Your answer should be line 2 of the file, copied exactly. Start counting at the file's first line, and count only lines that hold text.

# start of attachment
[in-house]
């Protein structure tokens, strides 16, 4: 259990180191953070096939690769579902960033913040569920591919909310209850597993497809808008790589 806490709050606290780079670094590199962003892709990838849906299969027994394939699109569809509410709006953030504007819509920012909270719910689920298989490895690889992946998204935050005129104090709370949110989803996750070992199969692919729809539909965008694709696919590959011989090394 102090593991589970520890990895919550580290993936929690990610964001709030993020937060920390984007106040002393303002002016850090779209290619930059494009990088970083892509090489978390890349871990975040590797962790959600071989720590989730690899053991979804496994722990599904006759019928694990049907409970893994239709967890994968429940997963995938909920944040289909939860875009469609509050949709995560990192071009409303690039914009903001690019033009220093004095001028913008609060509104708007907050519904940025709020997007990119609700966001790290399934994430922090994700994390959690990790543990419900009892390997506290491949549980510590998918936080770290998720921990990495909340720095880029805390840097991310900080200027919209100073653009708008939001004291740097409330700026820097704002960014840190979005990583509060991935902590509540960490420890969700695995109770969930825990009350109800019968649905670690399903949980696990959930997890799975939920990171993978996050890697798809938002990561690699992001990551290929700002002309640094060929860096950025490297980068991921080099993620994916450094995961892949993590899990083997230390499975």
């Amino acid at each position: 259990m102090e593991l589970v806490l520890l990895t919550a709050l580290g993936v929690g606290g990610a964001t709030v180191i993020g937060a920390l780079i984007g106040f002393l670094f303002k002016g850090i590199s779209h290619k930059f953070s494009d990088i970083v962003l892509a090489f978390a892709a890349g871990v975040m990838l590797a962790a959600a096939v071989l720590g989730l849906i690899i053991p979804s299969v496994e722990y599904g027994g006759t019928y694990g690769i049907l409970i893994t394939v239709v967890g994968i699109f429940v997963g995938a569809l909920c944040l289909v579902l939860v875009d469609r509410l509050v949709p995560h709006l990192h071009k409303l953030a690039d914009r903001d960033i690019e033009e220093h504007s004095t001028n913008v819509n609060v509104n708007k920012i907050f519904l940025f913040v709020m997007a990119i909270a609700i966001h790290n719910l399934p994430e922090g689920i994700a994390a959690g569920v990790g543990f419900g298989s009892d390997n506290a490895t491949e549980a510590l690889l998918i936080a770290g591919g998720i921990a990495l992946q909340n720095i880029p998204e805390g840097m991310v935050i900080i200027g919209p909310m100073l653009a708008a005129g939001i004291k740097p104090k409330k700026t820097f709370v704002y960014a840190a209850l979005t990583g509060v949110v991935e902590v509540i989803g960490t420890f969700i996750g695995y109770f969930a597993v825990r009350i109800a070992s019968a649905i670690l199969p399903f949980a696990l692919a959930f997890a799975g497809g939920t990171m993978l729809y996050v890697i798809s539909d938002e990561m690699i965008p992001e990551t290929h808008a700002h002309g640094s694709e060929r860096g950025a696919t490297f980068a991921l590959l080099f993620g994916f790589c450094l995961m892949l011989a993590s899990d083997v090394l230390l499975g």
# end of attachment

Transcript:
């Protein structure tokens, strides 16, 4: 259990180191953070096939690769579902960033913040569920591919909310209850597993497809808008790589 806490709050606290780079670094590199962003892709990838849906299969027994394939699109569809509410709006953030504007819509920012909270719910689920298989490895690889992946998204935050005129104090709370949110989803996750070992199969692919729809539909965008694709696919590959011989090394 102090593991589970520890990895919550580290993936929690990610964001709030993020937060920390984007106040002393303002002016850090779209290619930059494009990088970083892509090489978390890349871990975040590797962790959600071989720590989730690899053991979804496994722990599904006759019928694990049907409970893994239709967890994968429940997963995938909920944040289909939860875009469609509050949709995560990192071009409303690039914009903001690019033009220093004095001028913008609060509104708007907050519904940025709020997007990119609700966001790290399934994430922090994700994390959690990790543990419900009892390997506290491949549980510590998918936080770290998720921990990495909340720095880029805390840097991310900080200027919209100073653009708008939001004291740097409330700026820097704002960014840190979005990583509060991935902590509540960490420890969700695995109770969930825990009350109800019968649905670690399903949980696990959930997890799975939920990171993978996050890697798809938002990561690699992001990551290929700002002309640094060929860096950025490297980068991921080099993620994916450094995961892949993590899990083997230390499975």